How does the entry level and affordable but discontinued Wusthof Pro stack up against Wusthof’s flagship Classic family of knives? Does the Classic blow away the cheaper Pro or does the scrappy Pro hold its own against its much snobbier cousin?
|Serious home cooking
Wusthof Pro vs Classic: The differences
The Wusthof Classic was made for serious home chefs while the Wusthof Pro was made to meet the demands of a bustling commercial kitchen. Contrary to popular belief, professional chefs in commercial settings usually do not use high-end knives like the Wusthof Classic. Instead, they prefer cheaper, less precious knives like the Pro series which are durable but inexpensive enough to be replaced regularly when the heavy use of a busy kitchen inevitably damages them or wears them down. The Classic provides a more luxurious experience but needs to be specially cared for to keep it in top condition.
The Wusthof Pro is discontinued, The Wusthof Classic is not
Sadly the Wusthof Pro was discontinued in 2020 despite favorable feedback. Stores may continue to sell off their existing stock but no new Pro knives will be produced. I’ve been unable to find the Wusthof Pro in stock in the 8 or 10 inch chef’s knife style, although some of the more exotic knife styles are still available for sale.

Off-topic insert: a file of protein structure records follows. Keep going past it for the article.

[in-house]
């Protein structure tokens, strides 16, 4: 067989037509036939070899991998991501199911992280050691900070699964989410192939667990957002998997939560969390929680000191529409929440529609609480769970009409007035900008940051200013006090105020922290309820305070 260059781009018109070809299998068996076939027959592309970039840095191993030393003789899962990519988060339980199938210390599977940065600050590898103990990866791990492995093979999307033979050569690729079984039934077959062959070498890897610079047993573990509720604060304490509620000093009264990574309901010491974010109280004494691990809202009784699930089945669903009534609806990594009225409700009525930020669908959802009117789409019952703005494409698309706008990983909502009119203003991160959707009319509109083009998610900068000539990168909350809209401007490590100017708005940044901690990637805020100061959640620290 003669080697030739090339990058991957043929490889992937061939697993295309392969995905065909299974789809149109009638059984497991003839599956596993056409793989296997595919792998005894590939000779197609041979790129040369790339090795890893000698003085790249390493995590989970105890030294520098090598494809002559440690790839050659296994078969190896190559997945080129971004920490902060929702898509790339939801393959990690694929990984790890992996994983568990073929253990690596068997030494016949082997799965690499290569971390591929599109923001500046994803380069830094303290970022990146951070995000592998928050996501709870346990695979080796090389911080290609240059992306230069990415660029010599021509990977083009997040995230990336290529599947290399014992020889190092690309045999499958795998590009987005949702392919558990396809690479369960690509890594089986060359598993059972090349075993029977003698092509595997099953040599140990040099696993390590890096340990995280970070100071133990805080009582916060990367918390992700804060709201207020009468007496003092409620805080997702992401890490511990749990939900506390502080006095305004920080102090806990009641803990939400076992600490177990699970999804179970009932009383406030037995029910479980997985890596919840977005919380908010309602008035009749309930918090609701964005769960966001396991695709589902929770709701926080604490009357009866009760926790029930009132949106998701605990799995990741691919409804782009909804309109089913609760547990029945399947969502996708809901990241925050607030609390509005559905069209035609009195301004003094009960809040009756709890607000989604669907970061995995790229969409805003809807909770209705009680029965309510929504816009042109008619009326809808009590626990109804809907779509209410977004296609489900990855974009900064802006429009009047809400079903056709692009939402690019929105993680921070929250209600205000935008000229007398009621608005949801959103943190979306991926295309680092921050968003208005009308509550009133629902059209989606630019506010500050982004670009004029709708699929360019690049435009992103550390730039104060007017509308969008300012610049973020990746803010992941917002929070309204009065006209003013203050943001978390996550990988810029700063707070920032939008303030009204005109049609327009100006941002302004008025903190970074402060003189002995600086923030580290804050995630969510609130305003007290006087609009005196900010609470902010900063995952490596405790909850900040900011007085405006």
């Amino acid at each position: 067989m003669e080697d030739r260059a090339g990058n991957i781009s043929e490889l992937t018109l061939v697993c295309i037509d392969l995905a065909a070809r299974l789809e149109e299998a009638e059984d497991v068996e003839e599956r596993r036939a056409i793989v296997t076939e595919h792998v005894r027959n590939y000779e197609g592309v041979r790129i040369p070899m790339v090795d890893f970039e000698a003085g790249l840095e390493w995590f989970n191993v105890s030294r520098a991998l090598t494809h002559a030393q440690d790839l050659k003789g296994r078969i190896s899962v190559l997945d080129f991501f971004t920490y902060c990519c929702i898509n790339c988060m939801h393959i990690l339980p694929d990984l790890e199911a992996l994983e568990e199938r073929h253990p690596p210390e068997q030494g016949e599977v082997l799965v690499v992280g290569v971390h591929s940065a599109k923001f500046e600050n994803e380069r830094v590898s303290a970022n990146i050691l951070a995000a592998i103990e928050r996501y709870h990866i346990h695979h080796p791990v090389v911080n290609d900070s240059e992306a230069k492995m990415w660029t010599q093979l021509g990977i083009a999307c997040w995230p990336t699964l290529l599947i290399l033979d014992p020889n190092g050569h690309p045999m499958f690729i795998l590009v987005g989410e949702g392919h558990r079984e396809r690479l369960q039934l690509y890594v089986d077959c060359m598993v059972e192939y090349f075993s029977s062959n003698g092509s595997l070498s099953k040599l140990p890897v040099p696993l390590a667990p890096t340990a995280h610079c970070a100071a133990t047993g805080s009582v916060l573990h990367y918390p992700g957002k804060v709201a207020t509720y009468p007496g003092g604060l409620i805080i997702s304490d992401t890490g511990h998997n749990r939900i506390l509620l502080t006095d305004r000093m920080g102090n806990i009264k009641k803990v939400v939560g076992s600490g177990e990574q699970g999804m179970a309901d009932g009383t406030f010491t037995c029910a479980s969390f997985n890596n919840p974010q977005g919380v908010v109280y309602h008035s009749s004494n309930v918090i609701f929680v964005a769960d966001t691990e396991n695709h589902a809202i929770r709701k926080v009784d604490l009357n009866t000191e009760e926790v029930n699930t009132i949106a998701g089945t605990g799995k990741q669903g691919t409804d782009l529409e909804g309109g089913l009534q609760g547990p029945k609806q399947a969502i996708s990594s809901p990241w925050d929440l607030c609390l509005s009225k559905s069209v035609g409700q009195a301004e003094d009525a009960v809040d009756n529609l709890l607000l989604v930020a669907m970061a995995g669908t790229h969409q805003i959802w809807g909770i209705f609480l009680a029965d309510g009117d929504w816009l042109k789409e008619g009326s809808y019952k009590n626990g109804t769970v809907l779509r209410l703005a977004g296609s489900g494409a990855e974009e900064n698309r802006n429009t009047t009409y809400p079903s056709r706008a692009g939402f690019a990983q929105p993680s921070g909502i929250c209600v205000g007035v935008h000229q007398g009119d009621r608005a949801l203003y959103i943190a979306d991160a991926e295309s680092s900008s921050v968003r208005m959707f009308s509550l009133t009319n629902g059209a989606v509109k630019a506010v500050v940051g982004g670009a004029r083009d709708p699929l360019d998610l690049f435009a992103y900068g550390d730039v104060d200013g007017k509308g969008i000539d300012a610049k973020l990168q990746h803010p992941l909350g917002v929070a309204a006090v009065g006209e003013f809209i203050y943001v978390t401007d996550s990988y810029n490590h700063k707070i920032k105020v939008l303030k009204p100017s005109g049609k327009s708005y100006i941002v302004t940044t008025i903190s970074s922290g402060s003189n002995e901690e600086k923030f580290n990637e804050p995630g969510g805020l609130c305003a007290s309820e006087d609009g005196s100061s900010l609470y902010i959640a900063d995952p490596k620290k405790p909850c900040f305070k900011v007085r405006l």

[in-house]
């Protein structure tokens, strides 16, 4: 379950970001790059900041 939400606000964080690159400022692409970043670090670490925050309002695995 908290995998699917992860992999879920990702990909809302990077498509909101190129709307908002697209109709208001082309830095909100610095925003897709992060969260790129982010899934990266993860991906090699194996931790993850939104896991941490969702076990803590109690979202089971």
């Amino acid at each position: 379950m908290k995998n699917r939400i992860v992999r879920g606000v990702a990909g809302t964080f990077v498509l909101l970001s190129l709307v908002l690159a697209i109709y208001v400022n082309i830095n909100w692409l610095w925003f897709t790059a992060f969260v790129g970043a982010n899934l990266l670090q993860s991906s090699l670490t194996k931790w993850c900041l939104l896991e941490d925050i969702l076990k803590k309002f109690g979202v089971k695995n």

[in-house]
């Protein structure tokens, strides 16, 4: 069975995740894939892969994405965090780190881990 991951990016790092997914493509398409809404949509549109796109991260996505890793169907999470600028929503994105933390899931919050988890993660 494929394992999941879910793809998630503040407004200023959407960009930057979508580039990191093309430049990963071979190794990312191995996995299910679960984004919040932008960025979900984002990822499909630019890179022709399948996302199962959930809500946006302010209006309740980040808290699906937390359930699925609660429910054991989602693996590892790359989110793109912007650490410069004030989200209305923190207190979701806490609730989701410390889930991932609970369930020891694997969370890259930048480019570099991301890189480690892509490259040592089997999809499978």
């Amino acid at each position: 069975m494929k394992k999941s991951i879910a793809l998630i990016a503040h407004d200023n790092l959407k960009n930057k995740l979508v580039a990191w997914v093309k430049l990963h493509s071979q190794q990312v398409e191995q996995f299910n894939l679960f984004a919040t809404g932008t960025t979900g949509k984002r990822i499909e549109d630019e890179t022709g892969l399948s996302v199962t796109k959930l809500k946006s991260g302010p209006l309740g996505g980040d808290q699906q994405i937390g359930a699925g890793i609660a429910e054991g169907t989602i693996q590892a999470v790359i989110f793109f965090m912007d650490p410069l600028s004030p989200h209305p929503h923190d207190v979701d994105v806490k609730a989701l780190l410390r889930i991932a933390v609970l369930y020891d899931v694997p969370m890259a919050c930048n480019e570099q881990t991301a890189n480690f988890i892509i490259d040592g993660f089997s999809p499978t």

The most obvious difference between these two knives is the cost– the Classic costs almost 4x as much as the Pro at the time of writing this. However, you get what you pay for, the Classic has much higher quality construction that will last generations.
The Classic has a POM handle, the Pro uses cheaper plastic
Technically both knives have plastic handles but the synthetic POM material on the Wusthof Classic looks and feels more like wood. The Pro uses a much cheaper plastic material that feels rough in hand and looks toy-like. Some customers also report the handle on the Pro breaking easily and being sensitive warping from heat.
The Classic blade is forged, the Pro is stamped
A forged blade is a sign of quality. During the forging process highly skilled craftsmen hammer the blade at high heat to produce a denser, stronger blade. The Wusthof Classic features a blade born of this process but the Wusthof Pro’s blade is stamped. Stamping is the more pedestrian technique of cutting the blade from a single sheet of steel– usually entirely automated. The result is a blade not quite as strong as the Classic and a few ounces lighter due to its lower density. I discuss the issue of forged vs stamped at length in my article comparing the Classic and Gourmet.
Wusthof Pro vs Classic: What they share
Made in Germany
The Wusthof Pro is made in Solingen, Germany like all Wusthof knives currently produced.
Both knives underwent the rigorous testing requirements for NSF certification– an independent testing and review organization.
The Wusthof Pro is best for the no-nonsense home chef who doesn’t want to baby their knife. If the thought of having a hundred dollar plus knife sitting around waiting to be damaged by a rough house guest stresses you out, then the Wusthof Pro is for you. However, with the Wusthof Pro now discontinued, I recommend the Victorinox Fibrox as an almost perfect replacement. But for those who want a luxury cutting experience, the Classic is the better choice.